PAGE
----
An airlift of 18 metric tonnes of emergency supplies arrived in Port-au-Prince Friday night from World Vision's warehouse in Denver, USA, and a second flight is planned for the weekend. The first delivery includes emergency goods for more than 1,000 families, including tarps for temporary shelter; blankets, collapsible water containers, cooking sets and hygiene kits that contain a month's supply of soap, toilet paper, toothbrushes and more for a family of five.
Difficulties with broken infrastructure, limited airport capacity and security concerns in Haiti have slowed the delivery of humanitarian supplies to hard-hit areas in the first days after the quake. Aid workers are working tirelessly to rescue survivors and bring desperately needed supplies to those affected by the extensive destruction.
World Vision, which has worked in Haiti more than 30 years, reached about 2,000 survivors as of Friday with relief items already stored in the country, but many urgent items such as clean water, medical supplies and emergency shelter resources, have quickly run low. World Vision teams have distributed first-aid supplies to more than ten hospitals in the Port-au-Prince area.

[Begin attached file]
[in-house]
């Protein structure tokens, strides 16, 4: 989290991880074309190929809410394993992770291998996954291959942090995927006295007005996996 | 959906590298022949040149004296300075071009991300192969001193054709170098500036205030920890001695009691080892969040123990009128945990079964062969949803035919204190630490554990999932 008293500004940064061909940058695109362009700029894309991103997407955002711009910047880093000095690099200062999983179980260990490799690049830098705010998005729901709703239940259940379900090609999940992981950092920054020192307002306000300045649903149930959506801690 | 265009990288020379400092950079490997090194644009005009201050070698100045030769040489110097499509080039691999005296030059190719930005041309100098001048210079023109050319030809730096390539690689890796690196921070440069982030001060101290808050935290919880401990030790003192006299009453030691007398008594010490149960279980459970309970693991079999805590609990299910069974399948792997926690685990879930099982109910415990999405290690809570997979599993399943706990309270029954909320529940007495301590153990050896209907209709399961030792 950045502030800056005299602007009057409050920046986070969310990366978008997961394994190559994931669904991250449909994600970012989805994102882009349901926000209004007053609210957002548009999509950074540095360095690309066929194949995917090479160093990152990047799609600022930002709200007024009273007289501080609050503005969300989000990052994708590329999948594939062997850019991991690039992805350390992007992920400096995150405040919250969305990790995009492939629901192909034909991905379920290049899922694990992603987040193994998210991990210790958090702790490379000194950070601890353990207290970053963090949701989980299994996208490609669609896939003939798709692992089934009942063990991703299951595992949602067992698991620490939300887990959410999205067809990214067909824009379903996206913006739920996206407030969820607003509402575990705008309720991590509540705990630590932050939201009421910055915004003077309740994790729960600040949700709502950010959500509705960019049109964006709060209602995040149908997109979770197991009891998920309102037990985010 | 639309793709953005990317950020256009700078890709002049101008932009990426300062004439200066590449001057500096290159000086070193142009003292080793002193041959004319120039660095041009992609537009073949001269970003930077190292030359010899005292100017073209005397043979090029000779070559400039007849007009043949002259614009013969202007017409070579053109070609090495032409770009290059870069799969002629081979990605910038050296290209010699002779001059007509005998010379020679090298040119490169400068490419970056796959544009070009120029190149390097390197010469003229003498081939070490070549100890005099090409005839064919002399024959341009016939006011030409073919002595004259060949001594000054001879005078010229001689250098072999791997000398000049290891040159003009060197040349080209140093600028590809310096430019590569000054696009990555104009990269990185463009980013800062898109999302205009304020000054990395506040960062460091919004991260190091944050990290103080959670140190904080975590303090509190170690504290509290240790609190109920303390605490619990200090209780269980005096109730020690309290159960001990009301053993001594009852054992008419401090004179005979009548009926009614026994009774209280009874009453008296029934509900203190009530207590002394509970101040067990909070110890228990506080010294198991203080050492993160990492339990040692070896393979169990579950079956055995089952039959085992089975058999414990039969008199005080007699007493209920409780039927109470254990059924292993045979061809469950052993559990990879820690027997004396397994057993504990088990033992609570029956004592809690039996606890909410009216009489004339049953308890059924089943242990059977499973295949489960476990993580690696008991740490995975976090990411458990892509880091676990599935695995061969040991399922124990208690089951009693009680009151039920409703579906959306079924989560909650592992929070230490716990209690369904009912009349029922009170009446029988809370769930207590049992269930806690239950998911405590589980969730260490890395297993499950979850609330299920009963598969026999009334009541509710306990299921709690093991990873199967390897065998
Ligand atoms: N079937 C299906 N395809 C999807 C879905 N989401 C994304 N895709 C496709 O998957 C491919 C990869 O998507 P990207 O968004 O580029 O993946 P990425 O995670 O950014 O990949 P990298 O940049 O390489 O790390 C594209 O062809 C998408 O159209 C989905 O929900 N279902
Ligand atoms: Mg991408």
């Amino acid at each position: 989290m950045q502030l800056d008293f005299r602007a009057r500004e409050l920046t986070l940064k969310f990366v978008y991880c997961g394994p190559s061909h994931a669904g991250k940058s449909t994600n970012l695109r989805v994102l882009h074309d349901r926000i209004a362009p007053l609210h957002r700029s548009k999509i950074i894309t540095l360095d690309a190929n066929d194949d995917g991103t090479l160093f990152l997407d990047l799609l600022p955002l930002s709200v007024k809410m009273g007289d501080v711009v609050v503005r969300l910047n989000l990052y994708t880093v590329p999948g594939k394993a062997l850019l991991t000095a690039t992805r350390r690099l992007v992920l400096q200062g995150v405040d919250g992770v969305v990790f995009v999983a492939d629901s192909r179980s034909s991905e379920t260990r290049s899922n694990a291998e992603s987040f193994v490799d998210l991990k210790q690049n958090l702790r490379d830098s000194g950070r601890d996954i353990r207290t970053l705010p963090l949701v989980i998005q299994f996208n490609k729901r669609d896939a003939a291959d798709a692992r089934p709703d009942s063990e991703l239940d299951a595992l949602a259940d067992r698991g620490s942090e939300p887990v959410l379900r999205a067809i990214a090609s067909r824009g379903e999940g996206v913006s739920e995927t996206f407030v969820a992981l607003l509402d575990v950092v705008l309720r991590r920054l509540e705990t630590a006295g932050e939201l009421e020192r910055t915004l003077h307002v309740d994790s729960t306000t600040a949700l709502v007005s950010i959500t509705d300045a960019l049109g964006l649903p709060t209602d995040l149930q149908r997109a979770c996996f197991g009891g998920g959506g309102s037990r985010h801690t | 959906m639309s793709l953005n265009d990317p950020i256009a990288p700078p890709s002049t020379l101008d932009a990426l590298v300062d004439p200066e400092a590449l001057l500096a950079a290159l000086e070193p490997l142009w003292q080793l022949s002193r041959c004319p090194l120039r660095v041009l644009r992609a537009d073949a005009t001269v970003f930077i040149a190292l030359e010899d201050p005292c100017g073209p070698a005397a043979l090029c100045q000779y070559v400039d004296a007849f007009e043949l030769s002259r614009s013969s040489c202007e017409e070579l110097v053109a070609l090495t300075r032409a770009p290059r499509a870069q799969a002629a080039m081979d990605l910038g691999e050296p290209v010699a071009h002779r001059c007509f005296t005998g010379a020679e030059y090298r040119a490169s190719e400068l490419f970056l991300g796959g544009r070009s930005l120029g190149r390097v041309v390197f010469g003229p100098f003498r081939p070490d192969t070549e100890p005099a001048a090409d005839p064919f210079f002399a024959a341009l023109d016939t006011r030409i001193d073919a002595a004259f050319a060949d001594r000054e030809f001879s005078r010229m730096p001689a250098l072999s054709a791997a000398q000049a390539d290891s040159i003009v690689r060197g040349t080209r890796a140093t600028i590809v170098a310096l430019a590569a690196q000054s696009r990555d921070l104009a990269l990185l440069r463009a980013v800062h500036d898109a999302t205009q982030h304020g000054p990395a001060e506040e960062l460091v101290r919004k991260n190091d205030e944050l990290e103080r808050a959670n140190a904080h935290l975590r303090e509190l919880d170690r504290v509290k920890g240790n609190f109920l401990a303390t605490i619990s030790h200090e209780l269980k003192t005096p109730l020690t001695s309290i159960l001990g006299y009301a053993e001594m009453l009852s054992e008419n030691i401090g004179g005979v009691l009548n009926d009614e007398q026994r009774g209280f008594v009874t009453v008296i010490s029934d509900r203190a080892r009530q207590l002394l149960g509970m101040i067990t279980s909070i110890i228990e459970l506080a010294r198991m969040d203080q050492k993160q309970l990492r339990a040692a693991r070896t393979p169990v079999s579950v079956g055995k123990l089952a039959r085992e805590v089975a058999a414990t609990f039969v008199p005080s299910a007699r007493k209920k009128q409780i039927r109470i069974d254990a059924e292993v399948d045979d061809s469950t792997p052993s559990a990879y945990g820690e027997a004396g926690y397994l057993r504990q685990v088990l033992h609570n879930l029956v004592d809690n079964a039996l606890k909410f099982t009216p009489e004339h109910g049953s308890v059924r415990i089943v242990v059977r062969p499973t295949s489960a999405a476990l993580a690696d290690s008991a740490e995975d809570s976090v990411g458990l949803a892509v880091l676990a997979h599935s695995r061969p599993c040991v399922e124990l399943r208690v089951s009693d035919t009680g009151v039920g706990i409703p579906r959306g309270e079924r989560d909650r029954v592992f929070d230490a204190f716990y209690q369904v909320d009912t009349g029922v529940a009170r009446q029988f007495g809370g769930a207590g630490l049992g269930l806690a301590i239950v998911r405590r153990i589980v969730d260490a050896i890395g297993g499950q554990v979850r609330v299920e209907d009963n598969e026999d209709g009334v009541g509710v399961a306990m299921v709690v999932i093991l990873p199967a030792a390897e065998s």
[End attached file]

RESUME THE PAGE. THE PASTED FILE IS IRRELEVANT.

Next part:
Meanwhile, a disaster-response security expert from World Vision joins US Secretary of State Hillary Clinton, US Agency for International Development Director Rajiv Shah and other humanitarian aid workers on Saturday as they travel to Haiti to survey the impact of the 12 January earthquake and support relief efforts.
Lon Peterson, a security adviser on World Vision's Global Rapid Response Team, is among staff from non-governmental organisations being transported to their aid missions in Port-au-Prince by the US State Department as guests of Secretary Clinton and Ambassador Shah on their official visit. Peterson will join other rapidly-deployed World Vision disaster response leaders with various areas of expertise who are already on the ground in Haiti supplementing the humanitarian group's 800 local staff.
"It is essential in these circumstances to help coordinate with the military, international agencies and other humanitarian responders for the smooth and safe delivery of assistance to the people who need it,'' said Peterson.